In the foreground of the photo my mother recently sent were clumps of basil, summer’s last contribution. The basil, brown-edged in places, was on her counter awaiting freezing. In the background was a dish drain with a yellow Fiesta dinnerware salad plate sitting to dry. Suddenly I was thrust into the summer of 1976, my plastic tumbler filled with ice and chamomile tea leaving circles of condensation on the table as I read in a shade-darkened room, more tea steeping in the Fiesta ware pitcher on the counter, yellow Italian cherry tomatoes and basil in the garden out back.
Across state lines, my father was starting graduate school. I visited sometimes, overnights in the dorm, breakfast with the gang, powdered eggs and orange juice from concentrate, a 7-year old in a room of 20-somethings. Later he rented a room with other graduate students in one of those mansions the locals donated to the university after its occupant died by suicide (or that’s the story I remember being told, anyway). There was a dining room with fox and hound wallpaper, the scene of the hunt. The place gave me the creeps.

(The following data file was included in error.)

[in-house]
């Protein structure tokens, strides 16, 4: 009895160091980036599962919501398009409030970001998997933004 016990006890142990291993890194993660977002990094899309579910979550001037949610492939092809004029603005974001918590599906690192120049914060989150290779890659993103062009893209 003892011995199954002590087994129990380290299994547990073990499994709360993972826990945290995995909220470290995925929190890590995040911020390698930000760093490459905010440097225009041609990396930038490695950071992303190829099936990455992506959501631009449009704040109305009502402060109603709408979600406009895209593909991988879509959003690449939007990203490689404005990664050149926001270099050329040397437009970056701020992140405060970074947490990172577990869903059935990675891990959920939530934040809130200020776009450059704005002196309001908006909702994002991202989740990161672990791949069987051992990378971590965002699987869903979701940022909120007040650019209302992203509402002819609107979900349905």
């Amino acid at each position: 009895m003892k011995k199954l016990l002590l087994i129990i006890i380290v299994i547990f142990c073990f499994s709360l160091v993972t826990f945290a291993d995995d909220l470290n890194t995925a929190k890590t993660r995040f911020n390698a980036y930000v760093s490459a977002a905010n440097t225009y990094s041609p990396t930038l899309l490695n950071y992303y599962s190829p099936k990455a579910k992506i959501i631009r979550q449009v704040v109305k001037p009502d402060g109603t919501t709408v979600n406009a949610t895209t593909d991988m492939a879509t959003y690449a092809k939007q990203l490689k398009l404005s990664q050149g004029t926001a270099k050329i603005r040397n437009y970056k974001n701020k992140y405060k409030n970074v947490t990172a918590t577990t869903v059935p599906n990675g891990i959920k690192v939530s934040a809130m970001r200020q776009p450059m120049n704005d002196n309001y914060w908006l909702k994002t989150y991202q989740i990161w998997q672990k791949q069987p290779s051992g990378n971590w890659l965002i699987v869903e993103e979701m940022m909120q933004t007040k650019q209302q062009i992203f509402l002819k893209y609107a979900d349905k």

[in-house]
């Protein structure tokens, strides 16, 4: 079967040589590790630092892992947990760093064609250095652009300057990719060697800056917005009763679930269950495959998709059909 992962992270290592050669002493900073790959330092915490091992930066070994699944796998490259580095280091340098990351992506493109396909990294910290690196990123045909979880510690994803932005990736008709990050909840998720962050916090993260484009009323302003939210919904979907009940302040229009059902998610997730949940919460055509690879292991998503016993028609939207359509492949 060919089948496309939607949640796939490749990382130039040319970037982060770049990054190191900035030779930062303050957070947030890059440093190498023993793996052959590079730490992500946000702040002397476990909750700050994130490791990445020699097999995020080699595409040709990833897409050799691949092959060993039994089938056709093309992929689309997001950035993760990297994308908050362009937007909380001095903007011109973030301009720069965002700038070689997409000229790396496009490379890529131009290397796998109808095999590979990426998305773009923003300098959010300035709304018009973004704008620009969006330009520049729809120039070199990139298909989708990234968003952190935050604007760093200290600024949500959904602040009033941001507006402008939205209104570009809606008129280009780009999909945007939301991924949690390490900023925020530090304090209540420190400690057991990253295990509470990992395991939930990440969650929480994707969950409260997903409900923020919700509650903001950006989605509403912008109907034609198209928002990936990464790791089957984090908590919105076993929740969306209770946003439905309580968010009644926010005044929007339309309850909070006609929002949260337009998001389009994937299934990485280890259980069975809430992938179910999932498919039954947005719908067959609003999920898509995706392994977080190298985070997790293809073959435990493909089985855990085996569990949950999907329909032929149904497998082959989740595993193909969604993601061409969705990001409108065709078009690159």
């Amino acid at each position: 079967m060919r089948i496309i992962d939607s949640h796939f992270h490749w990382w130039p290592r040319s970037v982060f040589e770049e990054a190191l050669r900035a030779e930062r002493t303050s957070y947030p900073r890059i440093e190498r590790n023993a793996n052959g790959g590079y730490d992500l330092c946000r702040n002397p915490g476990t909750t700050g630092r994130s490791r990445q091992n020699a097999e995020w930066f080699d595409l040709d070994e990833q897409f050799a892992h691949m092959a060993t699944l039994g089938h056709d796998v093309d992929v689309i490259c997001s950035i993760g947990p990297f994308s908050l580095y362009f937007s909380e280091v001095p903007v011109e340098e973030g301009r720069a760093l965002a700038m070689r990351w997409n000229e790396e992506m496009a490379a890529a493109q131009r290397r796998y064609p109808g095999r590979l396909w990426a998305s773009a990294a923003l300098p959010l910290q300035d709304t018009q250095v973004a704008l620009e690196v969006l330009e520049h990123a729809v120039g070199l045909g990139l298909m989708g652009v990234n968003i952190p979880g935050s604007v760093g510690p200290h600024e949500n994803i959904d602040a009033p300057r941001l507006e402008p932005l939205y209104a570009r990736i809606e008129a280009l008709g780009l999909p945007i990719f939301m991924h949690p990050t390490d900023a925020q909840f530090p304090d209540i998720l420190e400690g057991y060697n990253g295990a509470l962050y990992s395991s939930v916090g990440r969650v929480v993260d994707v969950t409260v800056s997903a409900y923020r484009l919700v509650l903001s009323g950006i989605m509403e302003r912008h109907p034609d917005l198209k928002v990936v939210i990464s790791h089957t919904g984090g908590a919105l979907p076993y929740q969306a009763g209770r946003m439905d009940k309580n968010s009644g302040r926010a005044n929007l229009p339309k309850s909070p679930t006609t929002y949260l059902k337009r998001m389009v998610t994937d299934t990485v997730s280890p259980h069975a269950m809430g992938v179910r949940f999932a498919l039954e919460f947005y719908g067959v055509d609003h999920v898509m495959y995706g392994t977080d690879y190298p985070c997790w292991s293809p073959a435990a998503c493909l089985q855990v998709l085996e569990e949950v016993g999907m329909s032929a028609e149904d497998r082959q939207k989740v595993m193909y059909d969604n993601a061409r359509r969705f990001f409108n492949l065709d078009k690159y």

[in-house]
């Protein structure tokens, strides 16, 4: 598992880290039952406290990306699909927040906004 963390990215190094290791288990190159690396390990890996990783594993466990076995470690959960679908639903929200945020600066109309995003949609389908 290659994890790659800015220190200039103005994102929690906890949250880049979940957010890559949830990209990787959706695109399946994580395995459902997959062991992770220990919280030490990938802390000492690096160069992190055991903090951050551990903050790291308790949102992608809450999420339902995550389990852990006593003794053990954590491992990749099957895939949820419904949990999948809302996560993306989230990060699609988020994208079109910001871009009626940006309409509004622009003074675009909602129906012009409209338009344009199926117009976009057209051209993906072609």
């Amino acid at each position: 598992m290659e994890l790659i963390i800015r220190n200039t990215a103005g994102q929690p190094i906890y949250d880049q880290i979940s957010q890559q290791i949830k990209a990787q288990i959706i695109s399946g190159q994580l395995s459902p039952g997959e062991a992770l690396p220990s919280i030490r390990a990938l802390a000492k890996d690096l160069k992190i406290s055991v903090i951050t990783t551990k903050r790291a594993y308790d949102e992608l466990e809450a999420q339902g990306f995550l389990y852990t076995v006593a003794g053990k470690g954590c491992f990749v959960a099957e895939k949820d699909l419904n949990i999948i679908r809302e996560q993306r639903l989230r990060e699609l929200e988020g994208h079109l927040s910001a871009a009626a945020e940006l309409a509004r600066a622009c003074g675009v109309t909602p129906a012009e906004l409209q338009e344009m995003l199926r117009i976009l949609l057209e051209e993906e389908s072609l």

These were young people doing young person things. I sometimes wonder who owns the stories? Who gets to decide what our shared reality was? It’s no longer so clear to me. I was willful and stubborn, a tough kid to raise. My parents were depressed in their own ways. One was present and quick to anger, the other hard to reach. Who can I talk to frankly about these times? My father, now dead, has a hagiographer. My mother, more open to my experiences, has her guilt. I am left with an ache, a desire to know those young people, to reach out and reassure them, to ask that I be allowed my own version of events, to let our stories mingle and create a shared history, craggy with details, imbued with emotions, held with love and respect for each other.